Friday, February 20, 2009

Serious Question

I keep reading, like every five or six months, over on those Serious Big Boy Blogs, that grown-ups are supposed to have six months of living expenses saved up, "just in case," in a savings account somewhere, you know, in case they lose their job or whatever.

Every time I read this I get like DEEPLY uneasy.

Does anyone actually do this? (You can guess, I reckon, that I don't have six days of savings.  If either mr. delagar or I lost our job we'd be on the front lines of radio KFKD right away.)

I've been dead flat busted (deep in debt, in fact) ever since I got cancer without insurance at the age of 29 -- but Jaysus, as they say in my hometown, how would anyone ever save up six months of living expenses?  Anyone with kids anyway.

This can't be a serious goal, can it?


Bardiac said...

Yes, people do this. My parents did, for sure. Slowly, a tiny bit at a time, while raising two kids, etc. (And not on a high salary, either. Thank goodness for the GI bill!)

I'm slowly getting there, but my parents gave me a lot of help.

zelda1 said...

Before the drunk driver, I saved enough to get by for about two or three months, but after I was hit and not able to go back to work and when my long term disability from my job, which isn't meant to be long term, played out, I went through the savings and that was it. No more savings.

Anonymous said...

My husband's job is confidently secure, but he only makes half my salary, which is definitely not secure. But we can live on less than our current combined salaries. And I can expect an 8-week severance. So a 6-month security blanket equals 6 months of my husband's take-home plus half of mine, minus 8 weeks, minus whatever my unemployment benefits would be, minus whatever I can do to punt with temporary or freelance work. That assumes I can find another real job within 6 months.

Hell, I don't know. --L

Anonymous said...

Well, ours isn't 6 months worth, but it is about 3. That used to be the regularly suggested amount, until the recent economic shitstorm. Of course, there was some contribution to that from parents for us, too. But really, that's because we chose to do that with the parental contribution, not because anyone made us put it away.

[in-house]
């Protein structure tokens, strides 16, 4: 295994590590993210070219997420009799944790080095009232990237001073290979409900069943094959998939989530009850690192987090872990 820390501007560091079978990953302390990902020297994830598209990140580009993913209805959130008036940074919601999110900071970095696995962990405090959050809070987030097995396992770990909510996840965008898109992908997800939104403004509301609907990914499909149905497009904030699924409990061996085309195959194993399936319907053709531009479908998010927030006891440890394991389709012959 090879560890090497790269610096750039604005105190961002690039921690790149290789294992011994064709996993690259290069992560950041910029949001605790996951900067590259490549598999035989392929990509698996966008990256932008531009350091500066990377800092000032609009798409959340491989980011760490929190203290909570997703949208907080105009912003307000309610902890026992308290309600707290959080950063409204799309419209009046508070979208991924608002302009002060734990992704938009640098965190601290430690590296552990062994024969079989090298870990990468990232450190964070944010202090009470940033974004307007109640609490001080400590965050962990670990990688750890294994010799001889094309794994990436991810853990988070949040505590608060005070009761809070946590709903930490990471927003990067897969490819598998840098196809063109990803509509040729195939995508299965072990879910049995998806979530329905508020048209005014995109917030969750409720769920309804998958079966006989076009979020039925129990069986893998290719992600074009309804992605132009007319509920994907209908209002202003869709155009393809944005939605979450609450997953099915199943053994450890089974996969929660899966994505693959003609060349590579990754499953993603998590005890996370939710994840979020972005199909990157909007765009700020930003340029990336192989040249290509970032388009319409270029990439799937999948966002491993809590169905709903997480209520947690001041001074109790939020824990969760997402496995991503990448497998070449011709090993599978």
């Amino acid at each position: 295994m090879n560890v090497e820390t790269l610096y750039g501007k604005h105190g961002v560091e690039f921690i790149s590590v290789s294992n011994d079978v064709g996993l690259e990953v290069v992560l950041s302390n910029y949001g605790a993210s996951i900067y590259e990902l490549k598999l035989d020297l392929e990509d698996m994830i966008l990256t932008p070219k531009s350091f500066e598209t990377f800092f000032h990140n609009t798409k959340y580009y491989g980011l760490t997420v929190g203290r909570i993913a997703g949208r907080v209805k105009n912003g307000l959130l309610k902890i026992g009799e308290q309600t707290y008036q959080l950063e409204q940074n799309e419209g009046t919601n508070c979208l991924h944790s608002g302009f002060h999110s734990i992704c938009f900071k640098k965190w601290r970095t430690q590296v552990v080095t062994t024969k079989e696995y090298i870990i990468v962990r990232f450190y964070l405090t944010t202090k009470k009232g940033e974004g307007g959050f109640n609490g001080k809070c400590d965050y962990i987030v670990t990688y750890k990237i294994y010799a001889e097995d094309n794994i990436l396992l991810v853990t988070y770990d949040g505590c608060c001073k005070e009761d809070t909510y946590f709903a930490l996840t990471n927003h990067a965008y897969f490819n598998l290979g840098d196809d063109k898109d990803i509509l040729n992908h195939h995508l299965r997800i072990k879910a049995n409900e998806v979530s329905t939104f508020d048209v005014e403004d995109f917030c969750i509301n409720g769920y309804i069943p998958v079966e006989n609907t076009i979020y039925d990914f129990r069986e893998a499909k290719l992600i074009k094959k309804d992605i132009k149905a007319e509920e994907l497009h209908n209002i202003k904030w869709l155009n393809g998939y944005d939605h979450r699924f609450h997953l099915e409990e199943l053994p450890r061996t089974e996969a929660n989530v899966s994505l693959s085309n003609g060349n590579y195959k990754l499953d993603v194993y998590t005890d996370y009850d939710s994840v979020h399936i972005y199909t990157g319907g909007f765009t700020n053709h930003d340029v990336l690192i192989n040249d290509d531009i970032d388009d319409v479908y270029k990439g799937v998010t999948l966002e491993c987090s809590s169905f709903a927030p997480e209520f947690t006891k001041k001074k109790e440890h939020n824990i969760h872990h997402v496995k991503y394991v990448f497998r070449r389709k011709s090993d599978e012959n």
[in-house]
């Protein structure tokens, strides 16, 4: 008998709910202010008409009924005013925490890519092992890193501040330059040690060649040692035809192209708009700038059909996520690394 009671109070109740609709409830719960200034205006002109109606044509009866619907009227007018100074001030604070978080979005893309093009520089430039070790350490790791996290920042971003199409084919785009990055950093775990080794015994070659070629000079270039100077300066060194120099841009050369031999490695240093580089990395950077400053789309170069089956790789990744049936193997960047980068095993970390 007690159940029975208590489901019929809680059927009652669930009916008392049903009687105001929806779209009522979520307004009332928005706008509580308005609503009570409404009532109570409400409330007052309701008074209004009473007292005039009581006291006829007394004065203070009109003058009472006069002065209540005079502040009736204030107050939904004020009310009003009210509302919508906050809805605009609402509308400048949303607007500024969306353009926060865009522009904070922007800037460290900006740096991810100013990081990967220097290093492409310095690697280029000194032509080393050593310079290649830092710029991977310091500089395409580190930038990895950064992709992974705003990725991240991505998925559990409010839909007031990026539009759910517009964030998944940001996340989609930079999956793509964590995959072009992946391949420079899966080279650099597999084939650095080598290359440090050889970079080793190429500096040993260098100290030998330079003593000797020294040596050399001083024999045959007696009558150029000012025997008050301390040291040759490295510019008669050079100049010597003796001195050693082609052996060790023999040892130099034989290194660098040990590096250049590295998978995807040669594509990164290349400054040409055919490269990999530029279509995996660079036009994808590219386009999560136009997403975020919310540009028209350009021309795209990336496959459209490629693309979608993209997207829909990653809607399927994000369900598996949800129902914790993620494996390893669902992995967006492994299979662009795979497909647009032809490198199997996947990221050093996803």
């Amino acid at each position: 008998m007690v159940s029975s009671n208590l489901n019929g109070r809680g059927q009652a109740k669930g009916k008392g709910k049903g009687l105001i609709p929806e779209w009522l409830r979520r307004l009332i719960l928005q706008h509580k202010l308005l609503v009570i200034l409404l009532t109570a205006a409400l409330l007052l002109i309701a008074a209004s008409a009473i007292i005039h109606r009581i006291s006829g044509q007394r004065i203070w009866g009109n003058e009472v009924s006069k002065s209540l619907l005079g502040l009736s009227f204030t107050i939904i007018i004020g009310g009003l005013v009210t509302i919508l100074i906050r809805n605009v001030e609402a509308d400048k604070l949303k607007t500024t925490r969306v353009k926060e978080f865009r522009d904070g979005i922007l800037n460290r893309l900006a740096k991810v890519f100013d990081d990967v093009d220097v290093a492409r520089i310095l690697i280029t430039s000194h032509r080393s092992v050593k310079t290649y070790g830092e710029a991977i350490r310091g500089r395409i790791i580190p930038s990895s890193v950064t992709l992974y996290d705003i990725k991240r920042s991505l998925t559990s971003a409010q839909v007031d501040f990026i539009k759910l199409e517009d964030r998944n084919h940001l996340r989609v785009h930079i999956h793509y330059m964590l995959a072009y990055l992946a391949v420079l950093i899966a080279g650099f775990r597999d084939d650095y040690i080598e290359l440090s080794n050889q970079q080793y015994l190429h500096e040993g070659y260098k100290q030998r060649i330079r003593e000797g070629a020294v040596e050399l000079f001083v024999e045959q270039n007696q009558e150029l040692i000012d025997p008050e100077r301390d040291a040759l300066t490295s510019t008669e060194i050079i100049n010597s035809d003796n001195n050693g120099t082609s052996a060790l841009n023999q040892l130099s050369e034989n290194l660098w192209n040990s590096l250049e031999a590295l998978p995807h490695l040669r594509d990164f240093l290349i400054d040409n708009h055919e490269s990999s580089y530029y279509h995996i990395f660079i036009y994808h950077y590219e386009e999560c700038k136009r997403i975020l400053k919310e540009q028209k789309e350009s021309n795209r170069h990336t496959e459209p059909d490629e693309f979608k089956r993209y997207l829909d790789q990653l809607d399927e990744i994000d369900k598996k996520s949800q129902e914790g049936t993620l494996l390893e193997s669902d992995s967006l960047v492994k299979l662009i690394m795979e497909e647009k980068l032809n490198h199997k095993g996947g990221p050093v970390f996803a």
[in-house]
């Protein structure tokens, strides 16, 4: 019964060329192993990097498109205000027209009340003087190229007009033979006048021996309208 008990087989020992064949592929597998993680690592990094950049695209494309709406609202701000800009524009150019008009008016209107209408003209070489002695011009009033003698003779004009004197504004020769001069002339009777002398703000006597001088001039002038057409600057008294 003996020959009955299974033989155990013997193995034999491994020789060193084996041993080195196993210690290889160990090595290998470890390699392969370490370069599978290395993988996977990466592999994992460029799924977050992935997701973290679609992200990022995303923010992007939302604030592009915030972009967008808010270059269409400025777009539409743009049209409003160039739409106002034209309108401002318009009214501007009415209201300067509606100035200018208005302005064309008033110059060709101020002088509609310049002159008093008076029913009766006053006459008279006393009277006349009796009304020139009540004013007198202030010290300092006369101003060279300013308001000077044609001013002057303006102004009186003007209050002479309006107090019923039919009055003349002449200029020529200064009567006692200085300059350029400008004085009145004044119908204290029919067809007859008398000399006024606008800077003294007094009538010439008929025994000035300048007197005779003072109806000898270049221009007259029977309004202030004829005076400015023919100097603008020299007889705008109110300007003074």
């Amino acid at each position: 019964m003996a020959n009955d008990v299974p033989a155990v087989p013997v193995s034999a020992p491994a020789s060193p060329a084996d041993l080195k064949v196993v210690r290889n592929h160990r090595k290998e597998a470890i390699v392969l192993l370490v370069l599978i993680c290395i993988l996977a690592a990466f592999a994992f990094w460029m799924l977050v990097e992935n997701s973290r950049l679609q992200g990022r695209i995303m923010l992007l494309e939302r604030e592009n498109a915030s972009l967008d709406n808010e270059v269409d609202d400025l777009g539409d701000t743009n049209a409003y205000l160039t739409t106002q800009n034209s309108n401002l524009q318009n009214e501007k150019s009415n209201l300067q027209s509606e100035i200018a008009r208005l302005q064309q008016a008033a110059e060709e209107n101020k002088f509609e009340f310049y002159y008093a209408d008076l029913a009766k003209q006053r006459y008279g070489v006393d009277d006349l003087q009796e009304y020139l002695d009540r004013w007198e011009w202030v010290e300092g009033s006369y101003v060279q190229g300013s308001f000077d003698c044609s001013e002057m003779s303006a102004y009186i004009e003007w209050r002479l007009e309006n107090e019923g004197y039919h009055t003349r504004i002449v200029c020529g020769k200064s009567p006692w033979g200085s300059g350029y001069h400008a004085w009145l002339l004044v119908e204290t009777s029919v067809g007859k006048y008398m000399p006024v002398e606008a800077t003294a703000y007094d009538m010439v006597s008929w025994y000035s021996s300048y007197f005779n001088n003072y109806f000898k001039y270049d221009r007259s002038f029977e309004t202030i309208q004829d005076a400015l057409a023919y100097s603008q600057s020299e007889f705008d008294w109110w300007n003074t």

Anonymous said...

I don't want this to sound like a judgment of anyone, because everyone's situation is very different, but for the record, my family has enough in CDs to get by for a (frugal) year. We lived very frugally for several years to save enough to buy a house and then we kept it up to build that cushion. One income, one special needs child, good health insurance. (Knock wood.)

zelda1 said...

Gee A. that must be really nice; however, most of us, or some of us have suffered through great and I mean great medical crisis and raised children and are raising grandchildren and a year's worth of extra money is not feasible. Let me see, buy food or save money; buy needed medicine that insurance won't cover, or save money; pay out of pocket expense on surgeries, chemos, and other, or save money; I could go on and on but you get the point. Living frugally has nothing to do with people like me who had medical situations, family situations, and school situations that interferred with the whole being frugal thing. Like, I don't think I wanted to shop around for the cheapest chemotherapy or wait until I saved money to get my lungs fixed or my stomach fixed or, for that matter, my reproductive organs ripped out. On the other hand, I know how to save in the food department. I think Mr. Zelda and I can put other graduate students to blame on the peanut butter and dinners.

Anonymous said...

How did I know someone would get pissed off by what I wrote? Just talking about frugality always makes people really defensive. I really tried to make it clear that I understand we have certain advantages, such as the good health insurance, that made it possible in *our* situation. But I also wanted to make it clear that it was something we *worked* at, that some sacrifices were involved.